Global Debt – Central Banks And The Rise Of Extremism by Danielle DiMartino Booth – Money Strong
“Those who honor me I will honor.” So read the scripture on a piece of paper slipped into the hand of 1924 gold medal runner Eric Liddell. Liddell’s refusal to run on the Sabbath catapulted him into a jeering hall of athletic infamy. That gut wrenching scene is memorably and painfully recreated in Chariots of Fire, winner of 1981’s Oscar for Best Picture. But ultimately, it was the ideal of so gifted an athlete standing unflinchingly before his stunned country to defend his principles and the appeal of his unwavering faith that earned Liddel the Champion of Conviction Crown.
On a recent trip to England, that classic film and its not so distant period setting of a Britain deeply divided across class and religions lines were both brought to mind. Portrayed against this backdrop, Liddell’s Chariot co-protagonist, Harold Abrahams found himself continually confronting the scourge of anti-Semitism so readily apparent in his fellow countrymen’s thinly-veiled bigotry and snobbery. Time and ability saw these two real-to-life athletes prevail. The country under whose flag they ran was not to enjoy such a storied fate.
Britain and its superpower counterparts are chronicled in Liaquat Ahamed’s “Lords of Finance.” It is this more than any other written work that so clearly captures the era depicted in Chariots, one in which the increasingly speculative financial markets were fonts of brewing instability. Booms were followed by busts in a seemingly perpetual cycle. Geopolitical tensions were at a generational peak. And the world’s all powerful central bankers were driven blindly to cleave, come what may, to an orthodoxy that was to prove fatally flawed. Now, if only the past could be placed squarely in the past.
Ahamed’s book also recalls a time when the world suffered from a leadership vacuum. It is this parallel in particular that, combined with today’s equally myopic monetary philosophy, makes one shudder to contemplate what the future holds. If there was one takeaway from traveling abroad, it was that the anger emanating from the U.S. populace is matched and then some overseas.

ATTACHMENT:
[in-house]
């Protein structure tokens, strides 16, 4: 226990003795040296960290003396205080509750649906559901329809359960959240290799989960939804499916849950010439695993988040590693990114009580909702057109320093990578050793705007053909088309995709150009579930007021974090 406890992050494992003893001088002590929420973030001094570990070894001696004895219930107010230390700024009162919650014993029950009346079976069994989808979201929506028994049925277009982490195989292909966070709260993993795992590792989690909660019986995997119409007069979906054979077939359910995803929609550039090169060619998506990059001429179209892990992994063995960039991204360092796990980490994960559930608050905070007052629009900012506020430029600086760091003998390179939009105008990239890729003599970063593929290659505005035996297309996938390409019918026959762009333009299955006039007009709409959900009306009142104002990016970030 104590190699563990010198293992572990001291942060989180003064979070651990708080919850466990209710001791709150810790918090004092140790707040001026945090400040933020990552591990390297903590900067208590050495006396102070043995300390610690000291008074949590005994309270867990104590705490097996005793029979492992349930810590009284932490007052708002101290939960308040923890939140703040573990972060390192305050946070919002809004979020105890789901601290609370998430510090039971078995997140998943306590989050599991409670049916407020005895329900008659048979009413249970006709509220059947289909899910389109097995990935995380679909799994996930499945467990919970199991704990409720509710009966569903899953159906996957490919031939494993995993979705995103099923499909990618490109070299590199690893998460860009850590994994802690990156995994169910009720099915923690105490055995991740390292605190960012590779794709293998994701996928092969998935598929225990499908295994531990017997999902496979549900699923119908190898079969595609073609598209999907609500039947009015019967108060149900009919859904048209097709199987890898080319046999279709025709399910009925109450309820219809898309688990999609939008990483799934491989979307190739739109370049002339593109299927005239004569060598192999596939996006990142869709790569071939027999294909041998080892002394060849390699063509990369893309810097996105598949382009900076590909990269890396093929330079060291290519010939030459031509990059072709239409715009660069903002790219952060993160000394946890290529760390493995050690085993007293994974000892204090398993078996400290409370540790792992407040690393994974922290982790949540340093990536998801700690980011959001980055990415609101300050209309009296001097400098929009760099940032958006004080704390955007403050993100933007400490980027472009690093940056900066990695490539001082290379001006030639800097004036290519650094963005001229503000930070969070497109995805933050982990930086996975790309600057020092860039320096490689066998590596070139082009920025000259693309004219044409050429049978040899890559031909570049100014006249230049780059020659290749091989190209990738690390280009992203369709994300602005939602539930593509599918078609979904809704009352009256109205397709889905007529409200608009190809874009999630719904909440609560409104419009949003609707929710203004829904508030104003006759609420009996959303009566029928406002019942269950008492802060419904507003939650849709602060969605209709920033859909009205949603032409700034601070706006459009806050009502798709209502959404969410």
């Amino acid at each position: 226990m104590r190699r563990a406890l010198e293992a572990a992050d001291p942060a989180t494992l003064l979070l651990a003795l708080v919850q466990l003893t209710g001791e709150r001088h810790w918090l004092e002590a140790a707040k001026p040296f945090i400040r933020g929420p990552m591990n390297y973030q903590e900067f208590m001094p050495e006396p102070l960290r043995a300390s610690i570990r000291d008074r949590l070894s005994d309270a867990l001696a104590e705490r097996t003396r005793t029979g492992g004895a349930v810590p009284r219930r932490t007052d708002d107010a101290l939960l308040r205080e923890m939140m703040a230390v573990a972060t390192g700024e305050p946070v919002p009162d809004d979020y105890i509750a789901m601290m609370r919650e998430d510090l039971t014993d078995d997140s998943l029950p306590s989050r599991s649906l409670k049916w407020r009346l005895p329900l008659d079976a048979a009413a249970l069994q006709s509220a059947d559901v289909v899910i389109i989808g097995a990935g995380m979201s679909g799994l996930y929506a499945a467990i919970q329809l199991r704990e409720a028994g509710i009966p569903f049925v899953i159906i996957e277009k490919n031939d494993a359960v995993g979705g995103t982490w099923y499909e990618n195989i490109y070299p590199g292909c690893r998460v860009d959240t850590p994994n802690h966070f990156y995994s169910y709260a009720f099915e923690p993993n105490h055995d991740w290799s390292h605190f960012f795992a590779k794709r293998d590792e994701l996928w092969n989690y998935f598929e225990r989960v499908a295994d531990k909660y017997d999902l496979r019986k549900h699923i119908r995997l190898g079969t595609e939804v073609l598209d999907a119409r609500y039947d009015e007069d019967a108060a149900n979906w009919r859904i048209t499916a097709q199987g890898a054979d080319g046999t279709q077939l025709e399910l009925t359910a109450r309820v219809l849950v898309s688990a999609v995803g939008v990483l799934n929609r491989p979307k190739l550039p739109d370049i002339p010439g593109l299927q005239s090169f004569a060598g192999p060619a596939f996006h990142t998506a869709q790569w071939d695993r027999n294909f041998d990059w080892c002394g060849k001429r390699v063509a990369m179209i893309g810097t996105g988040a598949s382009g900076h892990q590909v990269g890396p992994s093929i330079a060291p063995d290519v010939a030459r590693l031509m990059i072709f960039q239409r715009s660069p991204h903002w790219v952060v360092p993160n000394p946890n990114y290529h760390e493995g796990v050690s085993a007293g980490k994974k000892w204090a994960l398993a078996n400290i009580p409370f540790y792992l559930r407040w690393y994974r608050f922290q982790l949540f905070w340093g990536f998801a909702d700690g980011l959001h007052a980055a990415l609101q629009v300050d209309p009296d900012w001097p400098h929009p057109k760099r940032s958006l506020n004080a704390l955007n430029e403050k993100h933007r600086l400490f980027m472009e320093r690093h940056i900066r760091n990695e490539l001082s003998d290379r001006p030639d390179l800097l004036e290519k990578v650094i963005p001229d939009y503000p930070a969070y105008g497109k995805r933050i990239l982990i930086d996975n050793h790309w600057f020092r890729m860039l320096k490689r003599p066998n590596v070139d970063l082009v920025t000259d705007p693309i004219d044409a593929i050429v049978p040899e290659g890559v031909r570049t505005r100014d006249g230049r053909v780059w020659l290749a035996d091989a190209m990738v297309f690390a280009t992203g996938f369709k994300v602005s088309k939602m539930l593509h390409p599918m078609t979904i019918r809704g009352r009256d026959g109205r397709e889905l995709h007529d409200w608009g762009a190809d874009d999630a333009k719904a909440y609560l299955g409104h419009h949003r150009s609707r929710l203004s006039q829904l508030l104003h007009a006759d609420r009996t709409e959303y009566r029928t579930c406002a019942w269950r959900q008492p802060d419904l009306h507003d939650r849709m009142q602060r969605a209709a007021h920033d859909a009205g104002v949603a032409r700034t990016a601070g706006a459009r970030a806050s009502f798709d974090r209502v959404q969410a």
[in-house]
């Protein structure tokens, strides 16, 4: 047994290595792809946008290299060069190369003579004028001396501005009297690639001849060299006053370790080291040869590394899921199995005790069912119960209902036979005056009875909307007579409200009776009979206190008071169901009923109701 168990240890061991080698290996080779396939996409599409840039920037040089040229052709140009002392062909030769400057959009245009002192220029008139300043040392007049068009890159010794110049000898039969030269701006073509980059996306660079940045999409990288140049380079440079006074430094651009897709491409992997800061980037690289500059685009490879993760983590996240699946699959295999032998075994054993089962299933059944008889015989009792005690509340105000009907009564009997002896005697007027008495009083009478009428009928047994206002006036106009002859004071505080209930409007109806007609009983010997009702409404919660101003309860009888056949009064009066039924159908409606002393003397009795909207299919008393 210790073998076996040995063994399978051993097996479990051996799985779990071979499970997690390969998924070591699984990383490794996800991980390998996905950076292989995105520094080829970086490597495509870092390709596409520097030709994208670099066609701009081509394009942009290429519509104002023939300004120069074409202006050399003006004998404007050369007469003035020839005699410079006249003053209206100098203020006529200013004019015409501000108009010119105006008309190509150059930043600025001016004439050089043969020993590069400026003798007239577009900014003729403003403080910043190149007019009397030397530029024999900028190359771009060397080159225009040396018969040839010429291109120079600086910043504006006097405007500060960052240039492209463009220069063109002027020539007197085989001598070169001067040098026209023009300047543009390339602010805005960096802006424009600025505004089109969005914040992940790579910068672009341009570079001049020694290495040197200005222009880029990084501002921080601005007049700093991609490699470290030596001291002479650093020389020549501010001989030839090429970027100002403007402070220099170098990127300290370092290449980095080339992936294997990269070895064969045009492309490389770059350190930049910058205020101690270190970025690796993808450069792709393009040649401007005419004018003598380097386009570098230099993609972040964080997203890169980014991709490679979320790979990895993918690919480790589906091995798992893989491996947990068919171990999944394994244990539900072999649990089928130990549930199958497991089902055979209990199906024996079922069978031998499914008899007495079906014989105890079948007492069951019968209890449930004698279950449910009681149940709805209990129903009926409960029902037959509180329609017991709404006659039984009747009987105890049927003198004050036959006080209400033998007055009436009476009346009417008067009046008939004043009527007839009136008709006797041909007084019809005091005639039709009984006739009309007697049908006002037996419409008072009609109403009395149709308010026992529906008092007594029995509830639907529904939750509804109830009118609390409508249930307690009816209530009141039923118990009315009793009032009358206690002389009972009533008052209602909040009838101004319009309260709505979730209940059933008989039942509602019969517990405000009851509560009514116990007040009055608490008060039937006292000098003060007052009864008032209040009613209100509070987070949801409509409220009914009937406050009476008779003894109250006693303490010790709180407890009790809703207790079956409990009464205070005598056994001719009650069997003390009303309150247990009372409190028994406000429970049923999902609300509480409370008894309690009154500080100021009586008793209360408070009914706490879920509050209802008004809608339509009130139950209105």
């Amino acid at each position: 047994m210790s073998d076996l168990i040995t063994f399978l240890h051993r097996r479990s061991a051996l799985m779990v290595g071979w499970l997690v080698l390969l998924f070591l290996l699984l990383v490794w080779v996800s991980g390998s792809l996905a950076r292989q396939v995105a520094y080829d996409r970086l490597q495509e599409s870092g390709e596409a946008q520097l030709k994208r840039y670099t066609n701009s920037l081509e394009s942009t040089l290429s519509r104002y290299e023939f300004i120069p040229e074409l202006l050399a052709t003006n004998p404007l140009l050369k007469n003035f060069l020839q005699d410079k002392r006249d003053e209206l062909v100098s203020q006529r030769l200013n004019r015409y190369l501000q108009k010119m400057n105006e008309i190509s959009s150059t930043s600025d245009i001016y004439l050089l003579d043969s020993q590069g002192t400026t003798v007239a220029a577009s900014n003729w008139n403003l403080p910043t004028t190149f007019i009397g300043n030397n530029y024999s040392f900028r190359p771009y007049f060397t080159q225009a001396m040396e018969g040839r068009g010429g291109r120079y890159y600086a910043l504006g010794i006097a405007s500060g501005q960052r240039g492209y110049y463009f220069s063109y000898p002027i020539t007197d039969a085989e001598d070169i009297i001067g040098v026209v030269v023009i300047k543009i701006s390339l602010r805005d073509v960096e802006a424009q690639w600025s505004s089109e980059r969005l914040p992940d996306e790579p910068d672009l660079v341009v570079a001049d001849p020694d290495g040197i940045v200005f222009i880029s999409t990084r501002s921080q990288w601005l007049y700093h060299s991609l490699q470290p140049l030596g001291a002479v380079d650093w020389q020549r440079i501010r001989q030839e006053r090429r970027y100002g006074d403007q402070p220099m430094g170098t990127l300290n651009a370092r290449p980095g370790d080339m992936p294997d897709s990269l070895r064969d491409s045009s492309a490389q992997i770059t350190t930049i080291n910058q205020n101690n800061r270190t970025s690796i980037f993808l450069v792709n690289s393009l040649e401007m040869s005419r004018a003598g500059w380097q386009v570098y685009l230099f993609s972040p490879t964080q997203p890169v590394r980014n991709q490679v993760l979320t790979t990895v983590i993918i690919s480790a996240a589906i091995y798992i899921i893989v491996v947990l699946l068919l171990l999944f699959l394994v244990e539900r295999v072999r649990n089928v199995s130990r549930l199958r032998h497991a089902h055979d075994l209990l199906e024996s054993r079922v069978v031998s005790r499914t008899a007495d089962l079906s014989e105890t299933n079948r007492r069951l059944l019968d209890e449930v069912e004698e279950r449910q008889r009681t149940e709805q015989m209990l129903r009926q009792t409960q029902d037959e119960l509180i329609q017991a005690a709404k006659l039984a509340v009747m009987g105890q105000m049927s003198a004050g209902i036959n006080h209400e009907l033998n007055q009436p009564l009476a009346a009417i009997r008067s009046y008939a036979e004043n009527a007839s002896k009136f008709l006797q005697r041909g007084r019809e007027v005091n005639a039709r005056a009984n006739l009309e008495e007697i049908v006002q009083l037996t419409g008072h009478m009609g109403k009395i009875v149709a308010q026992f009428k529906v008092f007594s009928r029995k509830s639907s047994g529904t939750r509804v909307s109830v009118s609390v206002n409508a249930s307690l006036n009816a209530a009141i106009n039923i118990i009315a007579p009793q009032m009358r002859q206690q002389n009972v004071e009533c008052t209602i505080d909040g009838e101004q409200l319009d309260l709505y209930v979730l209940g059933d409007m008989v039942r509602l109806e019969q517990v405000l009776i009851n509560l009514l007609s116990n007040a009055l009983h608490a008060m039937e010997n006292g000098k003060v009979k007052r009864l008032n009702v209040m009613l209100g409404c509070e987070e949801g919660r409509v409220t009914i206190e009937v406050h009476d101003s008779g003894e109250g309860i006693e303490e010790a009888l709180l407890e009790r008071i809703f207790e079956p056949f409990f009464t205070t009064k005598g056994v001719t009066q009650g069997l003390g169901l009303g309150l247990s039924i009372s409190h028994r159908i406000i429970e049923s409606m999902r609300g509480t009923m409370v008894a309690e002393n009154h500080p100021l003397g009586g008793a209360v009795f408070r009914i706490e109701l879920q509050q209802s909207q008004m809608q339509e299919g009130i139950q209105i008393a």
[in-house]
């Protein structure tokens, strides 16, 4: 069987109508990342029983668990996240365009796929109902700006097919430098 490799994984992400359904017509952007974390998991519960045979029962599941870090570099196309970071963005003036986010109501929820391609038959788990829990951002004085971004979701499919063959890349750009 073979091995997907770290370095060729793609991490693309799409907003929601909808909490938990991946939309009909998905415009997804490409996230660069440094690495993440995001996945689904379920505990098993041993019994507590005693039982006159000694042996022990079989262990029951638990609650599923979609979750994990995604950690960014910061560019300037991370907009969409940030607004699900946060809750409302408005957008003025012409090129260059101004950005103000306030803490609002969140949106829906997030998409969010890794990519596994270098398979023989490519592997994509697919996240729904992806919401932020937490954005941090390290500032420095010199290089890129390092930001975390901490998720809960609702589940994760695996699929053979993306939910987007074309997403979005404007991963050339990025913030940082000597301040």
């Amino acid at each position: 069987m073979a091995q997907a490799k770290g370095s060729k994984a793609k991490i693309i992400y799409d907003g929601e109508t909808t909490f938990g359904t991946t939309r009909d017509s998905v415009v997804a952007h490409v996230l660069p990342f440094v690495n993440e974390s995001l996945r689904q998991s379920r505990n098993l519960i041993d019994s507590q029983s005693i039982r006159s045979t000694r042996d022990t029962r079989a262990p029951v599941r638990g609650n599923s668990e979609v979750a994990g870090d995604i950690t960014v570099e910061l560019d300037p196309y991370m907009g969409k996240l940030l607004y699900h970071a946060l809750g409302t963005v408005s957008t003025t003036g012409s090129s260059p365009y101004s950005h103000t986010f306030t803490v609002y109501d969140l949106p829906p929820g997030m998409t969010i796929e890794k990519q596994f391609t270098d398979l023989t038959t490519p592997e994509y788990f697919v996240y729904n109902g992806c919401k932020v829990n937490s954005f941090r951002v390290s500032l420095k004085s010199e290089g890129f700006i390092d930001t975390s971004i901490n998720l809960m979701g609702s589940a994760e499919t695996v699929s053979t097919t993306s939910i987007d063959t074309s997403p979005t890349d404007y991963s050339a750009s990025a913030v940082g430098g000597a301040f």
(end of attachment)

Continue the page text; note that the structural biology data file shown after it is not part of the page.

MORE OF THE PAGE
It is no longer as simple as squabbling about Greek debt or fretting over the possibility of a Brexit. The very fate of the euro hangs in the balance as the migrant crisis bleeds into economies and feeds nationalistic leanings. Look no further than Germany itself and its announcement that it would begin to rebuild its armed forces for the first time since the Cold War. The acknowledgement that conflicts will rise, not fall, is in and of itself a validation of the growing menace of extremism.
It is increasingly a simpler task to tally the countries within the Eurozone that are not expressing their outrage at the deteriorating landscape. The ouster of Turkey’s prime minister greatly decreases the probability that a controversial deal the EU struck with the Turks will reduce terrorism in that country. Hungary’s parliament has voted to hold a referendum challenging the EU’s migrant redistribution quotas. Meanwhile, voters in Austria, Denmark, the Netherlands, Poland, Slovakia, Sweden and even France are backing anti-immigration efforts in one shape or another.
Of course, the migrant crisis is a relatively new phenomenon to these countries, but one country, Italy, has struggled and been entrenched in this crisis for the better part of a generation. And, while all eyes may now be on Great Britain and its upcoming vote, some suggest that Italy’s September constitutional referendum poses the greater near term threat. The hypothetical dominoes could line up as such: Prime Minister Matteo Renzi quits in protest to the referendum failing and Mario Draghi comes to the rescue of his embattled country, leaving his post at the ECB before his term ends in 2019. Germany easily gathers the necessary consensus to replace Draghi with a hawk from its own country who then reestablishes monetary order.